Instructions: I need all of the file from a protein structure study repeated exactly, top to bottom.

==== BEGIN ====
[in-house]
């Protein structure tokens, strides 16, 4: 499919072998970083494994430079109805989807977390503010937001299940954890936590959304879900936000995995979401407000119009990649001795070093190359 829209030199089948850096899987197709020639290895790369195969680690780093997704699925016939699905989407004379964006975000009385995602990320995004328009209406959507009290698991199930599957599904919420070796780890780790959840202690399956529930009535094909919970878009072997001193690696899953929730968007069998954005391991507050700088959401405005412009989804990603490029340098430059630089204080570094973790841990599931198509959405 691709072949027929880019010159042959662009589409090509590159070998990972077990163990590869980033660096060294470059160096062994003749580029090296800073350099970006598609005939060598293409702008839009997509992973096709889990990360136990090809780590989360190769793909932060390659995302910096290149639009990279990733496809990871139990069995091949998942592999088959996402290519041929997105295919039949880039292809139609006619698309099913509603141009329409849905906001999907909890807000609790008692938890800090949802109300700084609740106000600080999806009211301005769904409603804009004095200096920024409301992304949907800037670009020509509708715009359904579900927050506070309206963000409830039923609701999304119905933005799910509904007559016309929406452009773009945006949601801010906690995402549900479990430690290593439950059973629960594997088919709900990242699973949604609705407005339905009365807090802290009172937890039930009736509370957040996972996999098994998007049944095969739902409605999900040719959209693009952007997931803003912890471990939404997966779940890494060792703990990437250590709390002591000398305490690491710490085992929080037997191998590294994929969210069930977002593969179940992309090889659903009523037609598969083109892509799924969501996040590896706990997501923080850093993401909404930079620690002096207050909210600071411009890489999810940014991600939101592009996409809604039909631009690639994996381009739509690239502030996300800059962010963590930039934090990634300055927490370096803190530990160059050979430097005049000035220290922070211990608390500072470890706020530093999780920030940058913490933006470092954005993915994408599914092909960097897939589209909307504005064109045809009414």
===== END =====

[in-house]
């Protein structure tokens, strides 16, 4: 499919072998970083494994430079109805989807977390503010937001299940954890936590959304879900936000995995979401407000119009990649001795070093190359 829209030199089948850096899987197709020639290895790369195969680690780093997704699925016939699905989407004379964006975000009385995602990320995004328009209406959507009290698991199930599957599904919420070796780890780790959840202690399956529930009535094909919970878009072997001193690696899953929730968007069998954005391991507050700088959401405005412009989804990603490029340098430059630089204080570094973790841990599931198509959405 691709072949027929880019010159042959662009589409090509590159070998990972077990163990590869980033660096060294470059160096062994003749580029090296800073350099970006598609005939060598293409702008839009997509992973096709889990990360136990090809780590989360190769793909932060390659995302910096290149639009990279990733496809990871139990069995091949998942592999088959996402290519041929997105295919039949880039292809139609006619698309099913509603141009329409849905906001999907909890807000609790008692938890800090949802109300700084609740106000600080999806009211301005769904409603804009004095200096920024409301992304949907800037670009020509509708715009359904579900927050506070309206963000409830039923609701999304119905933005799910509904007559016309929406452009773009945006949601801010906690995402549900479990430690290593439950059973629960594997088919709900990242699973949604609705407005339905009365807090802290009172937890039930009736509370957040996972996999098994998007049944095969739902409605999900040719959209693009952007997931803003912890471990939404997966779940890494060792703990990437250590709390002591000398305490690491710490085992929080037997191998590294994929969210069930977002593969179940992309090889659903009523037609598969083109892509799924969501996040590896706990997501923080850093993401909404930079620690002096207050909210600071411009890489999810940014991600939101592009996409809604039909631009690639994996381009739509690239502030996300800059962010963590930039934090990634300055927490370096803190530990160059050979430097005049000035220290922070211990608390500072470890706020530093999780920030940058913490933006470092954005993915994408599914092909960097897939589209909307504005064109045809009414």